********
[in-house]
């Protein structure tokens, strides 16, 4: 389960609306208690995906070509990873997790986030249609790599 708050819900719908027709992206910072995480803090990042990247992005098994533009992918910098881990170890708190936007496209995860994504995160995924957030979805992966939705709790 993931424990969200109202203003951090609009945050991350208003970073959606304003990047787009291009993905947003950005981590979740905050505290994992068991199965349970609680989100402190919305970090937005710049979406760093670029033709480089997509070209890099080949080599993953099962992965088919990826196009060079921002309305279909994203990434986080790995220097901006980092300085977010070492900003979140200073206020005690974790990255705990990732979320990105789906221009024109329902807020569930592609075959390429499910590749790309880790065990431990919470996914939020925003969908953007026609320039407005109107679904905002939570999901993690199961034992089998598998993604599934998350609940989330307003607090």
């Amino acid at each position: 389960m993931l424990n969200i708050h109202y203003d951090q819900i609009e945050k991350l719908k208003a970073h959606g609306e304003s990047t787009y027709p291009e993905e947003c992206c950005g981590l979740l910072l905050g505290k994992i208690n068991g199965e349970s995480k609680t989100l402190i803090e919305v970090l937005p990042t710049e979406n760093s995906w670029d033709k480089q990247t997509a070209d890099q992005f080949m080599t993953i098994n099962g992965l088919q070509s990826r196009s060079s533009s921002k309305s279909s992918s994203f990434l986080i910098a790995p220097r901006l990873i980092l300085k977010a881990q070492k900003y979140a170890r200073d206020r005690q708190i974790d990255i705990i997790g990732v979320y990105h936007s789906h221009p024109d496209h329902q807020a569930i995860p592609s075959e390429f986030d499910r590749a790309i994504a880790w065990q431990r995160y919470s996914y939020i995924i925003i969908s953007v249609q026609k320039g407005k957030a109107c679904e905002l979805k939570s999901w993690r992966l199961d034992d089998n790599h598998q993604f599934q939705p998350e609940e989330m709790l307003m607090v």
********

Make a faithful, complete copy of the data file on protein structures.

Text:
[in-house]
């Protein structure tokens, strides 16, 4: 389960609306208690995906070509990873997790986030249609790599 708050819900719908027709992206910072995480803090990042990247992005098994533009992918910098881990170890708190936007496209995860994504995160995924957030979805992966939705709790 993931424990969200109202203003951090609009945050991350208003970073959606304003990047787009291009993905947003950005981590979740905050505290994992068991199965349970609680989100402190919305970090937005710049979406760093670029033709480089997509070209890099080949080599993953099962992965088919990826196009060079921002309305279909994203990434986080790995220097901006980092300085977010070492900003979140200073206020005690974790990255705990990732979320990105789906221009024109329902807020569930592609075959390429499910590749790309880790065990431990919470996914939020925003969908953007026609320039407005109107679904905002939570999901993690199961034992089998598998993604599934998350609940989330307003607090």
């Amino acid at each position: 389960m993931l424990n969200i708050h109202y203003d951090q819900i609009e945050k991350l719908k208003a970073h959606g609306e304003s990047t787009y027709p291009e993905e947003c992206c950005g981590l979740l910072l905050g505290k994992i208690n068991g199965e349970s995480k609680t989100l402190i803090e919305v970090l937005p990042t710049e979406n760093s995906w670029d033709k480089q990247t997509a070209d890099q992005f080949m080599t993953i098994n099962g992965l088919q070509s990826r196009s060079s533009s921002k309305s279909s992918s994203f990434l986080i910098a790995p220097r901006l990873i980092l300085k977010a881990q070492k900003y979140a170890r200073d206020r005690q708190i974790d990255i705990i997790g990732v979320y990105h936007s789906h221009p024109d496209h329902q807020a569930i995860p592609s075959e390429f986030d499910r590749a790309i994504a880790w065990q431990r995160y919470s996914y939020i995924i925003i969908s953007v249609q026609k320039g407005k957030a109107c679904e905002l979805k939570s999901w993690r992966l199961d034992d089998n790599h598998q993604f599934q939705p998350e609940e989330m709790l307003m607090v």